Does the Balearic government really appreciate what it is doing with tourism? | Teresa Ayuga

David Carson lives in Majorca and Northern Ireland. Emeritus Professor of Marketing at the University of Ulster, he is a tourism strategy expert and consultant.

The Balearic government continues to push onwards with a heavily socialist strategy without regard to the impact on economic activity necessary to sustain a high quality of social  and environmental well-being. Consider the following:

- There is a serious imbalance in the Majorca political debate on future tourism. Currently the government mantra is tourist saturation, manifesting itself as tourismphobia.

- The tourist tax is designed to generate extra tax revenue and perhaps reduce the number of tourists in the summer. Any suggestions of harmony between tourists and local population are spurious in the extreme and therefore rejected in the extreme.

- The Majorca tourist infrastructure is established over sixty years and has been receiving extensive refurbishment and modernisation over the past decade.

- Majorca is in direct competition with other similar destinations in the Mediterranean, such as the Costas, the Canaries, Greek Islands, Turkey, Egypt and elsewhere.

- The European mass tourism market is consistently stable in total size and behaviour. 

In any mature society, political argument is founded upon optional ideology and strong doctrine. In general terms, left, centre and right. Currently in Majorca, the government can be perceived as left-leaning, which is fair enough in its own way.

In a mature society, a political doctrine would be founded upon sound theoretical constructs of economic, social and environmental well-being. Any keen observer of such constructs would struggle to find sound theoretical constructs underpinning any of the current Balearic government's deliberations. It is easy to believe such deliberations are based upon ideology and perhaps even prejudice.

Further, where is the opposition counter argument, that of economic importance in the context of social and environmental well being? It seems that political opposition is about criticism of anything governmental, but this criticism has little or no foundation upon any theoretical economic, social and environmental constructs of the centre or right of politics.

These two stances have a serious potential for societal unrest.

Tourist tax
There is a generally held view that excessive (additional) taxation eventually leads to economic downturn: in this sense, lower overall economic activity which leads to less productive activity and a decline in overall GNP. The knock-on effect of this is poorer social and environmental well being. So, again in general terms, governments tend to hide tax increases behind counter tax benefits.

Creating new taxes, like the Balearic tourist tax and headlining it seems to be political naivety in the extreme. Why doesn't the current government hide this tax with purchase taxes, VAT in the UK, IVA in Spain. Perhaps it would require lobbying with central government, but in the greater Catalan independence context, there would seem to be a strong leverage for gaining such a concession from central government.  

Further, the doubling of the tourist tax, accompanied by all the negative publicity in core tourist markets is expected to generate around 120m euros. Placed beside a planned budget for 2018 of 4,086,540,000 euros plus, headlining negative connotations for such a paltry sum in comparison is tantamount to scandalous political and economic behaviour.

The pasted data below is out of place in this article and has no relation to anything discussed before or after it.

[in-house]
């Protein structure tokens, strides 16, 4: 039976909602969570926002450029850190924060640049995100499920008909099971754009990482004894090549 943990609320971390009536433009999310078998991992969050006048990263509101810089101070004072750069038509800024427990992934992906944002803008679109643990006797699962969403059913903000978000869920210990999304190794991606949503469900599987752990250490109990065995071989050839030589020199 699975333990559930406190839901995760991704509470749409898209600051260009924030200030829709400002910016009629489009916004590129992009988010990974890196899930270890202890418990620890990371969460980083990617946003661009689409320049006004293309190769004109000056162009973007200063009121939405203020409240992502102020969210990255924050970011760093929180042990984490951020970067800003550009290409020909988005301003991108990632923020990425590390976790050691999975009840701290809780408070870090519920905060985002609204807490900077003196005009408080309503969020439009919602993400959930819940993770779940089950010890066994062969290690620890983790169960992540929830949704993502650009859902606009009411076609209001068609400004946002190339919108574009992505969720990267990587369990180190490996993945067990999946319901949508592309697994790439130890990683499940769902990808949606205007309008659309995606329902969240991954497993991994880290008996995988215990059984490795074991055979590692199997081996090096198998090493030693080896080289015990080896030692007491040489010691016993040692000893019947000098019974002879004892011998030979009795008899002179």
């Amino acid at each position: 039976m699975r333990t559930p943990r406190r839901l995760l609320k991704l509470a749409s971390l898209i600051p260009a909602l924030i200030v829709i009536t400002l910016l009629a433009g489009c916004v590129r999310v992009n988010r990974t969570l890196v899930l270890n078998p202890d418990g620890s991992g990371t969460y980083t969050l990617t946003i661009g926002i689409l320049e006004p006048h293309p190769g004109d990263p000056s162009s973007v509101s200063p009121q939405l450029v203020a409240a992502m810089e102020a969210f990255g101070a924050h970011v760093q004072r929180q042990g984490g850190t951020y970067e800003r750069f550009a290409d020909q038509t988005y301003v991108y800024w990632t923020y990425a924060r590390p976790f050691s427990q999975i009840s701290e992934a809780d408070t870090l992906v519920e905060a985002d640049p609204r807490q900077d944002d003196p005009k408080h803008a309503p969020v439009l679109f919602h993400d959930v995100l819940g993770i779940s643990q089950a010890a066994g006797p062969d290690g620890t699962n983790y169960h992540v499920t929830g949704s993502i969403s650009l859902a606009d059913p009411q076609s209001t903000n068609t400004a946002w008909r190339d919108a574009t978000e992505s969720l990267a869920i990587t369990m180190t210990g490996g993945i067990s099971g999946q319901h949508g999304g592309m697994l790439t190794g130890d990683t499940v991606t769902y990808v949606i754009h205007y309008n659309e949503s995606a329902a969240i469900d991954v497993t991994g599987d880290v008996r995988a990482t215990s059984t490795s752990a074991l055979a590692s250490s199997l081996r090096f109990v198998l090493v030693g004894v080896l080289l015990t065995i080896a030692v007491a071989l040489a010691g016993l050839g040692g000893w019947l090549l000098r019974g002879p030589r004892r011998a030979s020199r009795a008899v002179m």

Majorca tourist accommodation infrastructure and its direct competitors
The unchanged nature of the accommodation infrastructure is proportional to any mass tourist region - a majority of 2/3* and in proportion, 3* plus; 4*&5* and extensive rural private rental. In infrastructure terms, Majorca is a mass tourist destination, it is NOT and never will be a 'select' tourist destination as long as the above infrastructure exists.

To achieve an apparent government desire, to aim for higher spend tourists, will lead to waste and decay and dereliction of large tracks of 2/3* infrastructure over time. Higher spend (charging more) for 2/3* will not be possible because of the lack of differentiation of similar accommodation elsewhere in the Med.

Majorca is stuck with its current accommodation infrastructure unless huge public spending compensation is applied to make the lower levels of accommodation disappear.

Lack of differentiation in Mediterranean mass tourism
What does the European mass tourism market (especially summer tourism) expect? In broad terms it desires warmth/sun, relaxation - sea and sand, a little local culture, and value for money, whether 2/3/4 or 5*. What do the Mediterranean summer tourist destinations offer? In general, essentially the same product and service with small variations, mostly local culture.

The variations in destination popularity are driven by social stability and price and to a lesser extent loyalty. What has Majorca got to offer over other Mediterranean destinations?

For the one/two week holidaymakers there is little in the way of mass tourism attractions in Majorca that cannot also be enjoyed in most other Mediterranean destinations. So, there must be a clear tourism strategy in such a circumstance. That is, whilst largely offering the same product as all other Mediterranean destinations, the key is to offer this in a better way, by offering greater quality of service and better value for money.

Most business-orientated companies know the business acumen of the benefits accrued from a combination of good quality and value for money. However, when government decides, through ideological naivety and anti-mass-tourism, to drive a coach and horses through the well-understood logic of good business practice by taxing tourists for coming to its destination, the outcomes become extremely unpredictable.